There are already more than 10 billion active Internet of Things (IoT) devices in existence and around 127 new devices per second connecting to the web, according to McKinsey & Company, and new connections are expected to increase by 20 times by 2025. Conservative estimates for the number of active IoT devices by 2030 are more than 25 billion. Some put the number into the hundreds of billions. IDC believes the IoT market will be worth around $1.6 trillion by 2025, according to Statista. That’s a lot of money and a lot of potential jobs.
Here are five areas of high IoT job potential:
See more: The Internet of Things (IoT) Job Market
1. IoT Hardware
According to McKinsey & Company, hardware currently makes up about 30% of current IoT market value. Software and services make up the rest. And that 30% number is going to gradually fall over the years. Such facts might persuade many to avoid IoT hardware, but that would be a mistake. Thirty percent of hundreds of billions is a lot. And even if it drops to 20% in a decade, by then the market could be worth a great many trillions. In other words, spending on IoT hardware will increase for the foreseeable future.
For those with hardware and installation skills, there will be plenty of work to be had in IoT hardware. And those choosing this path will face less competition than the apparently more lucrative software and services markets.
2. IoT Software
The most dynamic area of the IoT marketplace is software. Those developing new applications and faster systems will be in high demand. Those that can figure out how to connect IoT devices with other devices and feed data to enterprise systems and analytics platforms will be in the forefront of a revolution in the IT world.
3. IoT Services
Hardware encompasses devices, sensors, and components to route data into central systems. Software is all about developing, deploying, and integrating systems. But sitting in the middle is the thriving IoT services space. Millions of integrators, resellers, technicians, and maintenance personnel will be needed to serve this market. In all likelihood, enterprises will outsource a lot of this to third-party IoT service specialists.
According to Kaspersky, there were 1.5 billion IoT attacks during a six-month period of 2021, representing a more than 100% growth compared to the previous six-month period. Unfortunately, IoT has already gained a reputation as an easy mark for hackers. There are stories in circulation about office coffee makers and fridges with IoT functionality being hacked and allowing cybercriminals to compromise enterprise systems. Therefore, the bigger IoT becomes, the more opportunities will arise for people specializing in IoT security.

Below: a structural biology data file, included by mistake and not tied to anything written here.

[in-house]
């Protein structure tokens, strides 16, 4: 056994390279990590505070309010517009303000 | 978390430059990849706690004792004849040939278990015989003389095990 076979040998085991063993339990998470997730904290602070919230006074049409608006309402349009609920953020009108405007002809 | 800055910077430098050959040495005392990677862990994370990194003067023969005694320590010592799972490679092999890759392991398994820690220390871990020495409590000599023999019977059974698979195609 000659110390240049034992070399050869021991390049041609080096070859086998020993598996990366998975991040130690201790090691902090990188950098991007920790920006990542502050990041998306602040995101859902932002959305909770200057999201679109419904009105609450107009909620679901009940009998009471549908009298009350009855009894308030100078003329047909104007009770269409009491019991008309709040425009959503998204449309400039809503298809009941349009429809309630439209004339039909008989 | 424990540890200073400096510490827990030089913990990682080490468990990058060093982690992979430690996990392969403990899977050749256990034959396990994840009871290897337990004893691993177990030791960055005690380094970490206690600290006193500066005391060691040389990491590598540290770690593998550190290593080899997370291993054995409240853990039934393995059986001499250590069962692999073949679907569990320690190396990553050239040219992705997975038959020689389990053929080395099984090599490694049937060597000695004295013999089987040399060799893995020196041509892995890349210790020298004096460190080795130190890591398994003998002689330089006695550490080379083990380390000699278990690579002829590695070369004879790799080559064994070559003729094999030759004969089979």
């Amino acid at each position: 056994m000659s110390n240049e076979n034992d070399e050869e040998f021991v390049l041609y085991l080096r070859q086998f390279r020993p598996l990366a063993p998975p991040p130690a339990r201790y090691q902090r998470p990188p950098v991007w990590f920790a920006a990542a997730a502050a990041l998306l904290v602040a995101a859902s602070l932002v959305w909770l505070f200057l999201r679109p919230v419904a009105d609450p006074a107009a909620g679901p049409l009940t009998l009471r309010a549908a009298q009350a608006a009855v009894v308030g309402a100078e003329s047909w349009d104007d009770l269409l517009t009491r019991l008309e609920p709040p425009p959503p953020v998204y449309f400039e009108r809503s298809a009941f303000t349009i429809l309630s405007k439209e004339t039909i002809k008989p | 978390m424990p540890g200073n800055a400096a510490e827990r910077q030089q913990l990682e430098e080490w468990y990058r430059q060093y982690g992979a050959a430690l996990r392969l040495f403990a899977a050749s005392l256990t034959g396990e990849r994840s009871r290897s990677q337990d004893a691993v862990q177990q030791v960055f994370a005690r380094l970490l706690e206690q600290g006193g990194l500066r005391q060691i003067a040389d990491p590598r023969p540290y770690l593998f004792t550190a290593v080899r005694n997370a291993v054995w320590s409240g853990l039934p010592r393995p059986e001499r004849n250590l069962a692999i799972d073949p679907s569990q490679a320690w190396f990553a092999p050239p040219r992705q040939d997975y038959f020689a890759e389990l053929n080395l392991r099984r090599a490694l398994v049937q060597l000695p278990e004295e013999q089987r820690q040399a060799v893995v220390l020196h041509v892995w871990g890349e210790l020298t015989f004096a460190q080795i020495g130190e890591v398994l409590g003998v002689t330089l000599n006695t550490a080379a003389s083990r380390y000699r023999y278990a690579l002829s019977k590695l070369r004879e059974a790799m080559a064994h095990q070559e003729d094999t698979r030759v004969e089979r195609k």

“All technology roles today are shifting to be cybersecurity focused,” said Tom Brennan, chairman of CREST USA, a nonprofit accreditation and certification body that represents and supports the technical information security market. “In particular, roles and responsibilities across the IT spectrum must include more focus on confidentiality, availability, and integrity components.”
This advice very much applies to specific IoT positions where cybersecurity skills will be vital. But it also applies to security personnel who will find job opportunities more forthcoming if they add IoT to their repertoire. Even on its own, IoT security opportunities will be plentiful.
According to the Internet of Things (IoT) Security Product market report, rising penetration of mobile network connectivity greatly increases security threat and overall risk. This perceived threat is driving the IoT security product market, which is growing at a robust rate of 15% per year between now and 2030.
“Demand for IoT is significantly increasing owing to rising demand for connected devices such as smart cars, smart meters, and machine-to-machine (M2M) communications; such factors are increasing demand for the Internet of Things (IoT) security product market,” the report says.
5. IoT Specialists Learning IT Skills
Clearly, more IT and cybersecurity skills are needed with modern IoT systems. However, what is also clear is that labor shortages present challenges in accomplishing this. Bud Broomhead, CEO at Viakoo, explained that historically, the teams running IoT systems in areas such as physical security, facilities, and manufacturing have not had IT backgrounds, let alone cybersecurity skills.
“In 2022, this may force a new tier of IoT team members, with pay and responsibilities that are competitive with the broader IT market,” Broomhead said. “Such workers will be needed to bring IoT systems into broader IT initiatives like zero trust. By creating career paths within IoT tied to the broader IT market will attract new talent that otherwise may have felt IoT to be too limited for them.”
See more: 10 Top Companies Hiring for IoT Jobs